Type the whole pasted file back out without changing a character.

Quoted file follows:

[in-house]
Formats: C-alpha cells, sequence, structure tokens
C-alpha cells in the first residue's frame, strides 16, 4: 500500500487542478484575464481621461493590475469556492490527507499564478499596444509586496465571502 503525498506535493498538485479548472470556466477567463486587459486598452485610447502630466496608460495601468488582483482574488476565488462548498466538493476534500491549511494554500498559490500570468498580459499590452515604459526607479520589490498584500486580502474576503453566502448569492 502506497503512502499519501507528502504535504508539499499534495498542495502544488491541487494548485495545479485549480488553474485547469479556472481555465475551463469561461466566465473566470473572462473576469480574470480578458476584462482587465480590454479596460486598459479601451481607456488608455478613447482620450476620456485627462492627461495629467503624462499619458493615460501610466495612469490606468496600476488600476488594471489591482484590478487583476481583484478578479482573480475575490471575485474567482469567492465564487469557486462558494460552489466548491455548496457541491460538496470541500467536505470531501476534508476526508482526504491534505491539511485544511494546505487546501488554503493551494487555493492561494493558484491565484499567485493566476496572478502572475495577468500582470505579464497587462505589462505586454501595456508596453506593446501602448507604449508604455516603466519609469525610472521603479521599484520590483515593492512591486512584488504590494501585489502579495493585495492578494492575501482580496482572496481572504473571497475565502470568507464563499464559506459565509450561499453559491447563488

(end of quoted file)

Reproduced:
[in-house]
Formats: C-alpha cells, sequence, structure tokens
C-alpha cells in the first residue's frame, strides 16, 4: 500500500487542478484575464481621461493590475469556492490527507499564478499596444509586496465571502 503525498506535493498538485479548472470556466477567463486587459486598452485610447502630466496608460495601468488582483482574488476565488462548498466538493476534500491549511494554500498559490500570468498580459499590452515604459526607479520589490498584500486580502474576503453566502448569492 502506497503512502499519501507528502504535504508539499499534495498542495502544488491541487494548485495545479485549480488553474485547469479556472481555465475551463469561461466566465473566470473572462473576469480574470480578458476584462482587465480590454479596460486598459479601451481607456488608455478613447482620450476620456485627462492627461495629467503624462499619458493615460501610466495612469490606468496600476488600476488594471489591482484590478487583476481583484478578479482573480475575490471575485474567482469567492465564487469557486462558494460552489466548491455548496457541491460538496470541500467536505470531501476534508476526508482526504491534505491539511485544511494546505487546501488554503493551494487555493492561494493558484491565484499567485493566476496572478502572475495577468500582470505579464497587462505589462505586454501595456508596453506593446501602448507604449508604455516603466519609469525610472521603479521599484520590483515593492512591486512584488504590494501585489502579495493585495492578494492575501482580496482572496481572504473571497475565502470568507464563499464559506459565509450561499453559491447563488